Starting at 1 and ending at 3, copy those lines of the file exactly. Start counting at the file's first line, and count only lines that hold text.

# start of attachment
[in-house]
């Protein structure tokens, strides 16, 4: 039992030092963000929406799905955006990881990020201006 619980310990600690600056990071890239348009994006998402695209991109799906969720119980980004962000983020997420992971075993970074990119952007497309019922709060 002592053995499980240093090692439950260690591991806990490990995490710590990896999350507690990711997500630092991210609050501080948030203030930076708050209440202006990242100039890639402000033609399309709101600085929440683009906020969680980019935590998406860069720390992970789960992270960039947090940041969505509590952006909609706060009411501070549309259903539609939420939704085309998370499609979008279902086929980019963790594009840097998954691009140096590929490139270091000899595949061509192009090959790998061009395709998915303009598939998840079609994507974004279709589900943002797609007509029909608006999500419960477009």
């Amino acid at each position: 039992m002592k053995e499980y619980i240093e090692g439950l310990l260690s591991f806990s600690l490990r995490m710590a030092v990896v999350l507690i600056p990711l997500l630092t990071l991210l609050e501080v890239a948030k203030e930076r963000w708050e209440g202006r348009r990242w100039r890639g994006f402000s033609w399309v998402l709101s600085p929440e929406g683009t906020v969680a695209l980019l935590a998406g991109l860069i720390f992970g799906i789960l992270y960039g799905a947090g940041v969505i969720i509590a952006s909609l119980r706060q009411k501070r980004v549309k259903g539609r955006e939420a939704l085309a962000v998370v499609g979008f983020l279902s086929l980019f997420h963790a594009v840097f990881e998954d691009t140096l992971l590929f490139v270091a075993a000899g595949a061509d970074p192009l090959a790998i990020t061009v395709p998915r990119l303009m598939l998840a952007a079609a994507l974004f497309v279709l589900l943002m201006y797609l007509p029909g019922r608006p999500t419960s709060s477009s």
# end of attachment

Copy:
[in-house]
């Protein structure tokens, strides 16, 4: 039992030092963000929406799905955006990881990020201006 619980310990600690600056990071890239348009994006998402695209991109799906969720119980980004962000983020997420992971075993970074990119952007497309019922709060 002592053995499980240093090692439950260690591991806990490990995490710590990896999350507690990711997500630092991210609050501080948030203030930076708050209440202006990242100039890639402000033609399309709101600085929440683009906020969680980019935590998406860069720390992970789960992270960039947090940041969505509590952006909609706060009411501070549309259903539609939420939704085309998370499609979008279902086929980019963790594009840097998954691009140096590929490139270091000899595949061509192009090959790998061009395709998915303009598939998840079609994507974004279709589900943002797609007509029909608006999500419960477009």
């Amino acid at each position: 039992m002592k053995e499980y619980i240093e090692g439950l310990l260690s591991f806990s600690l490990r995490m710590a030092v990896v999350l507690i600056p990711l997500l630092t990071l991210l609050e501080v890239a948030k203030e930076r963000w708050e209440g202006r348009r990242w100039r890639g994006f402000s033609w399309v998402l709101s600085p929440e929406g683009t906020v969680a695209l980019l935590a998406g991109l860069i720390f992970g799906i789960l992270y960039g799905a947090g940041v969505i969720i509590a952006s909609l119980r706060q009411k501070r980004v549309k259903g539609r955006e939420a939704l085309a962000v998370v499609g979008f983020l279902s086929l980019f997420h963790a594009v840097f990881e998954d691009t140096l992971l590929f490139v270091a075993a000899g595949a061509d970074p192009l090959a790998i990020t061009v395709p998915r990119l303009m598939l998840a952007a079609a994507l974004f497309v279709l589900l943002m201006y797609l007509p029909g019922r608006p999500t419960s709060s477009s």